Article: Desjardins O, McCaslin JO, Owkes M, Brady P; (2013) Direct Numerical and Large-Eddy Simulation of Primary Atomization in Complex Geometries. Atomization and Sprays, 23 (11); 1001-1048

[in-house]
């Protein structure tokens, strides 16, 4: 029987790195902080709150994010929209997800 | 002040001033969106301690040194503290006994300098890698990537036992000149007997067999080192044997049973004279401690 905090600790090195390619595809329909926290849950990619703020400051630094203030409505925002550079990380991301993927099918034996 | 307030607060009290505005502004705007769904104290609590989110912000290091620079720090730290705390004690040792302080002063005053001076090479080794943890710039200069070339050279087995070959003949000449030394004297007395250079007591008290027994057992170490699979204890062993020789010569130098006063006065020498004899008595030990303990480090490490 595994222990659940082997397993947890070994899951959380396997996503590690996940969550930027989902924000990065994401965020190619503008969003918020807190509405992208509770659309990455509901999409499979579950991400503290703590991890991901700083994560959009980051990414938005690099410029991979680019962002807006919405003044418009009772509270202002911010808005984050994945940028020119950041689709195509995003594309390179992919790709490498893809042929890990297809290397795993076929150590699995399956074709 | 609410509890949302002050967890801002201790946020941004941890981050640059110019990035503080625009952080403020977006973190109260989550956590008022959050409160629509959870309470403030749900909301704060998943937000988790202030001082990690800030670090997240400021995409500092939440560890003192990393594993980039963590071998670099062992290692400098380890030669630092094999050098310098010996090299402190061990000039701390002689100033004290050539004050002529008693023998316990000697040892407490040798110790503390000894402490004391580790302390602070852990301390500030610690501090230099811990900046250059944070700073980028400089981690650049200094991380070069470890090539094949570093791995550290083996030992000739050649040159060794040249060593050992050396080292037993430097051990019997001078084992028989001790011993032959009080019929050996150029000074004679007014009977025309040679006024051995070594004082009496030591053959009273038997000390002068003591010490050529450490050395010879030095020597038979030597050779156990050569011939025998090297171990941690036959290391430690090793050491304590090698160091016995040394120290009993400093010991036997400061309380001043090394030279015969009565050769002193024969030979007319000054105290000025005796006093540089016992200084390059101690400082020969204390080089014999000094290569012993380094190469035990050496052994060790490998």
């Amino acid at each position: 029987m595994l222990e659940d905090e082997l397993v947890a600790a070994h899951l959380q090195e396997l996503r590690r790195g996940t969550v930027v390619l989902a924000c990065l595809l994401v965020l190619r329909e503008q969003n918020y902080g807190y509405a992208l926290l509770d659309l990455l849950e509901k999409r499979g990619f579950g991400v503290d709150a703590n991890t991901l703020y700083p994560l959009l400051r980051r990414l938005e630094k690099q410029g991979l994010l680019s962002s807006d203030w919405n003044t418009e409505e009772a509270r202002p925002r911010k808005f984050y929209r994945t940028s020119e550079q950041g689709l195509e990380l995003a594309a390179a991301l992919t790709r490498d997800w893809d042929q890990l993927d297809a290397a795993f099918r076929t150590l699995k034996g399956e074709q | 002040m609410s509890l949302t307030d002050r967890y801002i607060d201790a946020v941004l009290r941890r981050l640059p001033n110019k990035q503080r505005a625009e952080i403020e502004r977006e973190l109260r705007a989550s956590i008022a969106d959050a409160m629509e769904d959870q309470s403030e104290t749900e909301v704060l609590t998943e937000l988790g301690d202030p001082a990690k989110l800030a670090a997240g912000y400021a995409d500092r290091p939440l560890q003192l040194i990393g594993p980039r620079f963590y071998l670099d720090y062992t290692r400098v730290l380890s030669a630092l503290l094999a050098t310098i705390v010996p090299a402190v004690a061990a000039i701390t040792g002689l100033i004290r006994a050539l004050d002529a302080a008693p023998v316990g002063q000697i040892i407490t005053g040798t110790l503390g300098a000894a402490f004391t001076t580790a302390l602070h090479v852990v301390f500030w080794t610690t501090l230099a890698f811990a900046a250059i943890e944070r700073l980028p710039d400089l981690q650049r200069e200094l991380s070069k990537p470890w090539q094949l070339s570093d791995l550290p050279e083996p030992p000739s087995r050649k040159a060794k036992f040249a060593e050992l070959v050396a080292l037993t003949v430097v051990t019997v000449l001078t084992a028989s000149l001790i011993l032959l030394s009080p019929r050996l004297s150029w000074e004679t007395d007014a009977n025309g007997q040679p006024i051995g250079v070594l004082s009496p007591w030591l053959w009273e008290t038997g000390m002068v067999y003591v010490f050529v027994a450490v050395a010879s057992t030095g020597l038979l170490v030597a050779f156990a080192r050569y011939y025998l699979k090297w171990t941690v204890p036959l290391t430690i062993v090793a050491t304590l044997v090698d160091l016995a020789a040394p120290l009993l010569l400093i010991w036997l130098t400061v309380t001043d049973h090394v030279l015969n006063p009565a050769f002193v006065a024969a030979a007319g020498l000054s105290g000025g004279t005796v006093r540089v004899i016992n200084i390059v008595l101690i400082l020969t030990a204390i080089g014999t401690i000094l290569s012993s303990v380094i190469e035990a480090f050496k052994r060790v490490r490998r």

Abstract: A detailed understanding of the driving mechanisms behind primary atomization is crucial to the optimization of sprays for efficient combustion in modern propulsion systems. Many challenges are associated with simulating realistic turbulent atomization, such as the multiplicity of length and time scales of the turbulent flow field and gas-liquid interface, discontinuous fluid properties and pressure at the phase interface, high density ratios that degrade numerical robustness, and complex shapes of spray injectors. These challenges have hindered progress in computational modeling of atomizing two-phase flows, and as a result a complete characterization of all physical processes involved in turbulent atomization has remained elusive. This paper presents a suite of computational tools that have been developed in an effort to simulate primary atomization from first principles. The incompressible Navier-Stokes equations are handled in the context of a high-order accurate, discretely conservative, finite difference solver shown to be ideally suited for direct numerical and large-eddy simulations of turbulence. A conservative level set method is used for interface capture, improved through the use of local re-initialization enabled by an efficient fast marching method. A high-density ratio correction algorithm is employed that leads to tighter coupling between mass and momentum transport. Finally, the use of immersed boundaries allows for modeling of complex geometries without requiring body-fitted meshes, eliminating time spent generating complex grids. The framework outlined herein is shown to have the ability to capture important instabilities for atomizing flows, such as Rayleigh-Plateau and Kelvin-Helmholtz instabilities. Simulations of air-assisted breakup of both planar and coaxial liquid layers are shown to agree well with theoretical and experimental results. This strategy is employed to simulate the breakup of a turbulent liquid jet under diesel conditions, the atomization of a liquid sheet issued from a pressure swirl atomizer, and finally a complete dual-orifice atomizer, leading to qualitative insights on the atomization process. Detailed parallel scaling results are also provided.